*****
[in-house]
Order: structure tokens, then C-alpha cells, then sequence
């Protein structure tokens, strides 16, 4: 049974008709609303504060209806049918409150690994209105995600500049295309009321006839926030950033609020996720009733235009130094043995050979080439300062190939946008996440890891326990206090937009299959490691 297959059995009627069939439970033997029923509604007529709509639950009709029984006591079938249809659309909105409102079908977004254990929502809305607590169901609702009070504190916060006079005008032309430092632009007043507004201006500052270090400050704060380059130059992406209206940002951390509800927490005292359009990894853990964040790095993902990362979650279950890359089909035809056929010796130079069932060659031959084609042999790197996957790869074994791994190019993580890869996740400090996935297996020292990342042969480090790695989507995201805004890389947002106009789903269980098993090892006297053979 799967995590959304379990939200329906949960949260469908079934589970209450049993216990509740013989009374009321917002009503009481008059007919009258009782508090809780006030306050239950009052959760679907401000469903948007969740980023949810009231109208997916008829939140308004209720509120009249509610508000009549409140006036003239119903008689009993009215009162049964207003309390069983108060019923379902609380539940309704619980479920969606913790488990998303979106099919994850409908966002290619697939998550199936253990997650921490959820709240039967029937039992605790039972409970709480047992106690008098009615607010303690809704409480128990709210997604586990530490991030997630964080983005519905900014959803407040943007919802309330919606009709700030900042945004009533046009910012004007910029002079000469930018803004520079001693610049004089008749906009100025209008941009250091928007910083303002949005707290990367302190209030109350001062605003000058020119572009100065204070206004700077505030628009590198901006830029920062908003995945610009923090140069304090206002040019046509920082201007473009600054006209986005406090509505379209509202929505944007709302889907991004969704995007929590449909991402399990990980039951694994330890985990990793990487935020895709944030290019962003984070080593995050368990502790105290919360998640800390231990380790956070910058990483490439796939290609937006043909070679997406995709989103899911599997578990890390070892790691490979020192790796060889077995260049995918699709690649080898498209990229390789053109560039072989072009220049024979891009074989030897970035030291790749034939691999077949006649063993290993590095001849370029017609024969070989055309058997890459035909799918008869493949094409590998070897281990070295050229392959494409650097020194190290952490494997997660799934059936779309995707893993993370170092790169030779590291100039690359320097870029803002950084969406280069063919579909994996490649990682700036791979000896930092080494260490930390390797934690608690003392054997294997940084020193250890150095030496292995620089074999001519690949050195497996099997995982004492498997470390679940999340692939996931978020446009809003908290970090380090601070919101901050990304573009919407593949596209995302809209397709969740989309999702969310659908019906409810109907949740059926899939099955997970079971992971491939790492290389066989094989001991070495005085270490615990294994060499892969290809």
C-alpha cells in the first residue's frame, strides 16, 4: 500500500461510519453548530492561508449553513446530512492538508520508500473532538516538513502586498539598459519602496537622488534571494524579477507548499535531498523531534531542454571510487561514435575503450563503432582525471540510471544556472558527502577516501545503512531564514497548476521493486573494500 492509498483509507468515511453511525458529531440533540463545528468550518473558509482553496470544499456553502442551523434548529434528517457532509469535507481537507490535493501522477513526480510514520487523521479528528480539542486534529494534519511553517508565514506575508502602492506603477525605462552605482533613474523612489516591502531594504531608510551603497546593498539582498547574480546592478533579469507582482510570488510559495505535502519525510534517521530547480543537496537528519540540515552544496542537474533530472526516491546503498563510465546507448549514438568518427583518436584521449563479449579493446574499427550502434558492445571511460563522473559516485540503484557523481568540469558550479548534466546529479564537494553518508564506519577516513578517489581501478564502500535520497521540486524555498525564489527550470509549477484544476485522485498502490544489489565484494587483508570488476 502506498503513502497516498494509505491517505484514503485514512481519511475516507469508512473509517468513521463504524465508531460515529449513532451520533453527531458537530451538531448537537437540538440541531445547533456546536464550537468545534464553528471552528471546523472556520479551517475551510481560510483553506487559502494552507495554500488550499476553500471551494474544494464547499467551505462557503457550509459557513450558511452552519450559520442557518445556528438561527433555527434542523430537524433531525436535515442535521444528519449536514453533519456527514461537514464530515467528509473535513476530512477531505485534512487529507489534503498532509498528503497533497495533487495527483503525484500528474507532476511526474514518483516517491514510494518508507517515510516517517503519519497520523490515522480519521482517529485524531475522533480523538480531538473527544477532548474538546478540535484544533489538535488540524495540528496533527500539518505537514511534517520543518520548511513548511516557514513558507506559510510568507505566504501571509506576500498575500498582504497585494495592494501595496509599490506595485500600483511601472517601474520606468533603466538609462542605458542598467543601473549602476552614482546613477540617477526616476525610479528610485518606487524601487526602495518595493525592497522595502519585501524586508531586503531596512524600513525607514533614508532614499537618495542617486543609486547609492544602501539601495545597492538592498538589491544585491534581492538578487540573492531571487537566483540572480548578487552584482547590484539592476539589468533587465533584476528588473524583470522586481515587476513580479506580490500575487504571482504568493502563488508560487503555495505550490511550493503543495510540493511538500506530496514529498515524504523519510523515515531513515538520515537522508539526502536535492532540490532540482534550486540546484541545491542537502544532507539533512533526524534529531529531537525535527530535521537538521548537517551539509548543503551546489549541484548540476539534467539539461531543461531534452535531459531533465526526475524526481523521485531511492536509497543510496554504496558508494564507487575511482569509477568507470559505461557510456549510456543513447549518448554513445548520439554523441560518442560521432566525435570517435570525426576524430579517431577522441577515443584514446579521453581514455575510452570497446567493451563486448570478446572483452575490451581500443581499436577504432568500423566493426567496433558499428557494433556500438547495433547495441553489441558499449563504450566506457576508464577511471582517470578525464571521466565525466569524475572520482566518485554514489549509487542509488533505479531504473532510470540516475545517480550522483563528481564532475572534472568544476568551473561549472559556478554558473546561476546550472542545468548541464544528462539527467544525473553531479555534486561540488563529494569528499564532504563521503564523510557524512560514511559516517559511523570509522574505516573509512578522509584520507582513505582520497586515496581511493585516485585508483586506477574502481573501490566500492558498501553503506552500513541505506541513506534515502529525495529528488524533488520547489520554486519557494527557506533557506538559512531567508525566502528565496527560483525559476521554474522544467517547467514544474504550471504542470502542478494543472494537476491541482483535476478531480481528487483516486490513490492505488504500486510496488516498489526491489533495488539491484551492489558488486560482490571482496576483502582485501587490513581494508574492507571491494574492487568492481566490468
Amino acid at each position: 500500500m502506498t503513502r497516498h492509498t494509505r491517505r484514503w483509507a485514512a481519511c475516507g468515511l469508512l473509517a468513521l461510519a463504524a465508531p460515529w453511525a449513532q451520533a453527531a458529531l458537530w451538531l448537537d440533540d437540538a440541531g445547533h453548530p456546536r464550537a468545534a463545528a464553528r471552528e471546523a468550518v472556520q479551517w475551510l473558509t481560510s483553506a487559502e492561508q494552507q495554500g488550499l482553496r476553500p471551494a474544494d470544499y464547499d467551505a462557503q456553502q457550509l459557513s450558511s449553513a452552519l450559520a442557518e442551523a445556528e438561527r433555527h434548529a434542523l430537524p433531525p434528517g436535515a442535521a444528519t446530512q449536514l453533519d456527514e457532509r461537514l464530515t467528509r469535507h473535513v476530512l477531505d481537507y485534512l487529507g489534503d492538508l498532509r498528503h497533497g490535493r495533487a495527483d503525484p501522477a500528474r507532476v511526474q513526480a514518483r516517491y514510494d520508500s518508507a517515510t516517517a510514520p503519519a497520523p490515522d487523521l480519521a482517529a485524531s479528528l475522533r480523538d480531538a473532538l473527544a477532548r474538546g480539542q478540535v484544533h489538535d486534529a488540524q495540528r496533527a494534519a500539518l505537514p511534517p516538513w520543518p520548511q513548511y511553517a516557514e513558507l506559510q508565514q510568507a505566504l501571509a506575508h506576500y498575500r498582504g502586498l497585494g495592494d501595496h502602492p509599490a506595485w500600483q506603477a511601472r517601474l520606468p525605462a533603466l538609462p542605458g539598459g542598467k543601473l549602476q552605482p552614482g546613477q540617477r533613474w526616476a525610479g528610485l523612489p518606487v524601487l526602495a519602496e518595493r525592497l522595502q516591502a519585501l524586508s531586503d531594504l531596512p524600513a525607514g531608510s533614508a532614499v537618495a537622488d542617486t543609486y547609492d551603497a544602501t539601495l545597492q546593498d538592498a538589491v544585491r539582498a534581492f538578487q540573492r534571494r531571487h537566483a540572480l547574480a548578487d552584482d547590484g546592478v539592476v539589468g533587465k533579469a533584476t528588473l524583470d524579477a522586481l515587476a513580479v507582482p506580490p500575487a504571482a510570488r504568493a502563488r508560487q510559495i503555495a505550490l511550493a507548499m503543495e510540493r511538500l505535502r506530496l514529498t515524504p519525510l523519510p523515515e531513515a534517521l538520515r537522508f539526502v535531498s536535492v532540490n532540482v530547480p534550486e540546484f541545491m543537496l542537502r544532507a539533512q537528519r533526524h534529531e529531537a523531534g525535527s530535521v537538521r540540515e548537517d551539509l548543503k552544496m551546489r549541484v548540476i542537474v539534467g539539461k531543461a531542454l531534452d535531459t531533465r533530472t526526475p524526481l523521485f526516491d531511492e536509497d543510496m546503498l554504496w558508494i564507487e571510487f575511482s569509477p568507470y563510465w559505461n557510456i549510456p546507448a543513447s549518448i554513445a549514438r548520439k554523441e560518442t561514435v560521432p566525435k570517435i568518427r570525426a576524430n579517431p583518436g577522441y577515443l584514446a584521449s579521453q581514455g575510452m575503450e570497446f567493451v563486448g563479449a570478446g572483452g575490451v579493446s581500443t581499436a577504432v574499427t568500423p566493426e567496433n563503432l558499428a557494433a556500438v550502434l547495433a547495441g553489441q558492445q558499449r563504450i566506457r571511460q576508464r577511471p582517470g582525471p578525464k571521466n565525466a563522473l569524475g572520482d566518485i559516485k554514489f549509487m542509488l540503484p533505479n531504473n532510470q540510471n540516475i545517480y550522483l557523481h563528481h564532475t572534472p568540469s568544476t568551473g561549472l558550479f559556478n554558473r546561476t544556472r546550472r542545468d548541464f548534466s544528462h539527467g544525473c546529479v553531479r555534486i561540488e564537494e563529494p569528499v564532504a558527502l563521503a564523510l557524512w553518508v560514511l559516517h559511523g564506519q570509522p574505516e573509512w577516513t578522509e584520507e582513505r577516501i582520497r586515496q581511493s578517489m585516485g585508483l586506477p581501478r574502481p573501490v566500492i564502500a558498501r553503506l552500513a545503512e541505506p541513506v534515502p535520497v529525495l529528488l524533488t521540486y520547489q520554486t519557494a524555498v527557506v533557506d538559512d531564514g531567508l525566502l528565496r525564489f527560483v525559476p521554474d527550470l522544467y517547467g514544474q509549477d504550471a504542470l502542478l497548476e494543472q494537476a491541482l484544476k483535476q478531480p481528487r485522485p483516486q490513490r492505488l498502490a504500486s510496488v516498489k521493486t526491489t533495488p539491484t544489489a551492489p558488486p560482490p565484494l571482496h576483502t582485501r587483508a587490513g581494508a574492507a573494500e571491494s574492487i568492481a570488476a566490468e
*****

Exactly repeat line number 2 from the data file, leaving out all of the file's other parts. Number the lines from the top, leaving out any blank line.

Order: structure tokens, then C-alpha cells, then sequence